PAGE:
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leathery skin

Cooked chicken wings last week -- 30 minutes indirect (350 dome) and then 4-5 minutes direct to crisp up the skin (350 dome).  They turned out great.  Tonight I decided to try a wing recipe from APL's "Serious Barbecue."  Recipe recommended 275 as the temp indirect for one hour followed by some basting then an additional 25 minutes at 275.  I kept it around 300-310.  Well, the skin turned out nearly inedible.  Meat tasted fantastic.  I also added some baking powder to the spice rub per Dyal's post last week.  I'm pretty sure the low temp gave me the leathery skin, but could I have overcooked them?  Loved the wings I "winged" last week, disappointed a recipe produced these results.

Comments

  • I cook my wings indirect at 375-400 for about 45 minutes.  You'll have crispy skin and meat will be great.  No need to flip or baste.  No benefit I can see to cooking them low temp.
    Packerland, Wisconsin

  • Thanks Choke.  Really excited about this book (just checked out from library) and first recipe doesn't hit the mark.  I'll keep the temp up next time.
  • ChokeOnSmokeChokeOnSmoke Posts: 1,697
    edited December 2012
    Everybody does it a little differently.  Just found that way to work best for me.  Nothing wrong with experimenting... that's the fun in cooking!   In general though, fatty meats should go low and slow, lean meats higher temp.  Good luck!
    Packerland, Wisconsin

  • I cook my wings indirect at 375-400 for about 45 minutes.  You'll have crispy skin and meat will be great.  No need to flip or baste.  No benefit I can see to cooking them low temp.

    I'll either do them like that or raised direct up on adjustable rig at the same temps...great results every time. nice profile pic OP, are you in Colorado?

  • I cook my wings indirect at 375-400 for about 45 minutes.  You'll have crispy skin and meat will be great.  No need to flip or baste.  No benefit I can see to cooking them low temp.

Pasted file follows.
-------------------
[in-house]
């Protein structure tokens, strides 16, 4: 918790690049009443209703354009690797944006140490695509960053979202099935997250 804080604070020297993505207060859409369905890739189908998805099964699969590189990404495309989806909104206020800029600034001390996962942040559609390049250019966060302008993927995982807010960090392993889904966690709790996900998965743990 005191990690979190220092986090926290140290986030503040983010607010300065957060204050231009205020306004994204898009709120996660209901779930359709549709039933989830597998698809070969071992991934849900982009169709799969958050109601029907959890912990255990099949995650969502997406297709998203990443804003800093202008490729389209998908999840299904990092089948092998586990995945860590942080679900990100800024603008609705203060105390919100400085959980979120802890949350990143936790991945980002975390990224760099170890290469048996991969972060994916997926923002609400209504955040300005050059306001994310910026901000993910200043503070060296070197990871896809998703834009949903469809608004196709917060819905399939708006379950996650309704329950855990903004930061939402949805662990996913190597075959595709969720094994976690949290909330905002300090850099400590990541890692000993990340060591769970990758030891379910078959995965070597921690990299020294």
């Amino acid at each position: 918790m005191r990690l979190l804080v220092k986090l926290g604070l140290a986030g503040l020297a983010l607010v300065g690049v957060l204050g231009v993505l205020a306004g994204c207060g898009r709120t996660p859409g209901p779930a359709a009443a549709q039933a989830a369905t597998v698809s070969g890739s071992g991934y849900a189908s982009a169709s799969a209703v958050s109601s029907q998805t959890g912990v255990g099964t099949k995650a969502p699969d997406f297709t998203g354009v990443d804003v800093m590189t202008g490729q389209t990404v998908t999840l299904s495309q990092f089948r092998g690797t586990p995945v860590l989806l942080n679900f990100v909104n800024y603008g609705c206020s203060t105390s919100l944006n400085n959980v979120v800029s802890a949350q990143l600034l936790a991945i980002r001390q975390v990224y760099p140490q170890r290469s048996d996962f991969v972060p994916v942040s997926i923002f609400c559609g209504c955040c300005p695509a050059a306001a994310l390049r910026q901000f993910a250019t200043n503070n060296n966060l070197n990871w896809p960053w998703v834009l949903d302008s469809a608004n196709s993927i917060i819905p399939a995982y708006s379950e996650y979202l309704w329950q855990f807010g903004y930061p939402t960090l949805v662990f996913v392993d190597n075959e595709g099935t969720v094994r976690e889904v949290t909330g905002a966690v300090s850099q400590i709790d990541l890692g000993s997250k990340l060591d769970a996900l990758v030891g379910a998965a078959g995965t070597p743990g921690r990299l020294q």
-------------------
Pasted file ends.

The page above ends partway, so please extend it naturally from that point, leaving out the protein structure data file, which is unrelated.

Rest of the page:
I'll either do them like that or raised direct up on adjustable rig at the same temps...great results every time. nice profile pic OP, are you in Colorado?
    OP?  Yep, in C-Springs.  Big Odell fan, love Isolation this time of year. 
    I'm hoping APL's recipe had a misprint -- he meant to say 375!
  • U_tardedU_tarded Posts: 1,220
    you like serious bbq?  i got charred and scruffed and love it but something in me is against spending over 2 bills on a book, especially since i can't sell it back and buy weed with the money like i used to do in college.  also odells is great, I've been on a oskar blues kick lately.  dales deviant ale and their old chubb scotch ale is my favorite right now.
  • OP--original poster (one who started thread). I'm up in Parker. Lots of good CO brews!
  • Yes, great beer here!  I do like Oskar Blues and pretty much everything from the state.
    I got Serious BBQ from the library (the cheapest I found it online was $70) along w/ Seven Fires this week.  I've been reading Seven Fires, but just opened Serious BBQ tonight to find a wing recipe.  Disappointing results, but I think the book will be great.      
  • Probably a stupid question, but did you thermapen any of the wings? Think they were pretty much overcooked, but without knowing when they hit 160, and the final temp, it is all just a guess. 
    When I do a whole chicken, I put the legs/thighs on first, 10 later the breasts, 10 later the wings, cook at <400 indirect. 
    Delta B.C. - Vee-Gan: old Indian word for poor hunter. 
  • nolaeggheadnolaegghead Posts: 11,692
    Skiddy, he said the "meat tasted fantastic".  I've overcooked the hell out of wings (205F) and they still rocked.  They're like 25% fat and 5% connective tissue/collagen.  (I'm just estimating).  The skin will suck if it doesn't get maillard-ed - basically fried.  I think low and slow would be fine for them but you need to blast 'em at the end for a while to "fry" the oil in the skin to make it have a crispy texture and give it the complex but tasty maillard chemicals.